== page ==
Properly speaking, as Garzón points out, the Zetas are not really a trafficking group. Osiel Cárdenas ran the Cartel del Golfo’s trafficking operations and hired the Zetas to provide the muscle. The Zetas are an enforcement enterprise, with franchises that specialize increasingly in kidnapping, extortion, holdups, and human traffic. On Mexico’s southern border they lie in wait for the freight trains used by US-bound migrants from Central and South America—and apparently, from as far away as China as well. If the pollero, or people smuggler who guides the migrants in their passage through Mexico, does not have an arrangement with the Zetas, the helpless migrants are kidnapped, beaten up, raped, extorted. With increasing frequency, the men in the group are forced to work as killers themselves, which would indicate that the Zetas’ branch organizations are growing faster than they can be staffed.

Once they leave the southern border, the migrants head for the United States along routes also patrolled by the Zetas, all the way to Laredo and Reynosa. There is only one train route used by the traffickers on Mexico’s border with Guatemala, yet the Mexican government seems helpless to stop either the migrants or the crimes committed every day against them. On August 23, near the city of San Fernando, some one hundred miles from the US border, the Zetas stopped a bus full of migrants, herded them to a nearby isolated ranch, and, after a confused series of events lasting several hours, executed seventy-two.

Two things are worth noticing about the massacre. The first is that from the traffickers’ point of view, no practical end was achieved by killing seventy-two migrants, who were neither enemies nor hostages about to be rescued. The killers appear to have acted out of rage, on whim, or simply out of tedium or habit. They have terrorized half of Mexico, but criminals who lose all discipline tend not to last very long.

The second noteworthy thing is the Mexican government’s response to the tragedy. According to the first reports published in the newspaper El Universal, troops at an army outpost some fourteen miles from the ranch were notified of the massacre by a survivor, but they did not immediately go to the scene of the crime because, the story in El Universal said, they were afraid of being attacked. The first troops arrived at the scene only the day after the lone survivor alerted them to the massacre. This from a military that has been ordered by its commander-in-chief to wage all-out war on the drug trade.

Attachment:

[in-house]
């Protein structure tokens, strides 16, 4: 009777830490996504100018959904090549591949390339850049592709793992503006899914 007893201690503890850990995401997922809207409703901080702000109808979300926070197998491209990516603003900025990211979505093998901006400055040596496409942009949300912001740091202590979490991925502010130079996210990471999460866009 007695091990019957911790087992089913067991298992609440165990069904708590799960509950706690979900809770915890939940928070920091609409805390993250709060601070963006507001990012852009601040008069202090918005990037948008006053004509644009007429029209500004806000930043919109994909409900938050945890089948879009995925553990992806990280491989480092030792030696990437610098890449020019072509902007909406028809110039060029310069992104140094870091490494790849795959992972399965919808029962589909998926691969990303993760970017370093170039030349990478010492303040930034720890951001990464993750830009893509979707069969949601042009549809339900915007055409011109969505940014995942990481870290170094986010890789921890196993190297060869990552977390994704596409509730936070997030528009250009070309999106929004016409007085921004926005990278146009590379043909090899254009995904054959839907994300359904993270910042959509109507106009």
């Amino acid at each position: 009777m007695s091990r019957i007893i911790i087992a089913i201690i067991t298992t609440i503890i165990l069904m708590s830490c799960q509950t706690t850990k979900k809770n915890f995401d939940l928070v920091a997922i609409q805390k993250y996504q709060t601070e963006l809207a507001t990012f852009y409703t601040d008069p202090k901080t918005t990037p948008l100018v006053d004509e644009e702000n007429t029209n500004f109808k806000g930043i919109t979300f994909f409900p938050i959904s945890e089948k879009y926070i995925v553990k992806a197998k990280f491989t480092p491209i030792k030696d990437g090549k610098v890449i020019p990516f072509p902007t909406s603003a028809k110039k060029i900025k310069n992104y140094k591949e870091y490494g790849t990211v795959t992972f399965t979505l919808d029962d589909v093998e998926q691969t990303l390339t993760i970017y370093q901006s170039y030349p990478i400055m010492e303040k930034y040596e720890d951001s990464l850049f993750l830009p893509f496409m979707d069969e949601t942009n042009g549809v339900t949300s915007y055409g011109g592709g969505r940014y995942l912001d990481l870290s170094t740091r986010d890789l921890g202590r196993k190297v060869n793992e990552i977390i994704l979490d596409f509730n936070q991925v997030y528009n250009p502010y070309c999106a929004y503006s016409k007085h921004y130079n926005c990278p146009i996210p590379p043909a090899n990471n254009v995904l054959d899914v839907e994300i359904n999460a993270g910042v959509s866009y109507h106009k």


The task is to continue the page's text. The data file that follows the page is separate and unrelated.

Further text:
On September 19, following the murder of its second reporter in less than two years—a young man barely twenty-one years old, who joined the list of the more than thirty journalists murdered or disappeared in Mexico during the last four years4:—the daily Diario de Juárez published an editorial addressed to the “Lords of the different organizations fighting for the plaza of Ciudad Juárez”:

We say to you that we are in the communications business, and not mind-readers. Therefore, as information workers, we want you to explain to us what you want from us, what it is your aim that we should publish or refrain from publishing…. You are, at the moment, the de facto authorities in this city, because the legally constituted authorities in this city have been unable to do anything to prevent the continuing murder of our colleagues, despite our repeated demand…. We do not want more dead. We do not want more wounded nor further intimidations. It is impossible for us to fulfill our duty in these conditions. Therefore, tell us what you expect from us as a medium….

It was a relief of sorts to have someone with a public voice and the authority to do so declare, for the record, that the state is no longer the arbiter of who lives or dies along the border. But the question of who is in charge, who rules, who holds the power is vexing.

An easy conclusion would be that Mexico, or the drug war zone, is in the hands of a failed state. But a failed state does not constantly build new roads and schools, or collect taxes, or generate legitimate industrial and commercial activity sufficient to qualify it as one of the twelve largest economies in the world. In a failed state drivers do not stop at red lights and garbage is not collected punctually. The question is, rather, whether in the face of unstoppable activity by highly organized criminals, the Mexican government can adequately enforce the rule of law and guarantee the safety of its citizens everywhere in the country. This, at the moment, the administration of Felipe Calderón does not seem able to do, either in large parts of the countryside or in major cities like Monterrey. There is little doubt that Calderón’s strategy of waging all-out war to solve a criminal problem has not worked. Whether any strategy at all can work, as long as global demand persists for a product that is illegal throughout the world, is a question that has been repeated ad nauseam. But it remains the indispensable question to consider.

—Mexico City, September 30, 2010

This Issue

October 28, 2010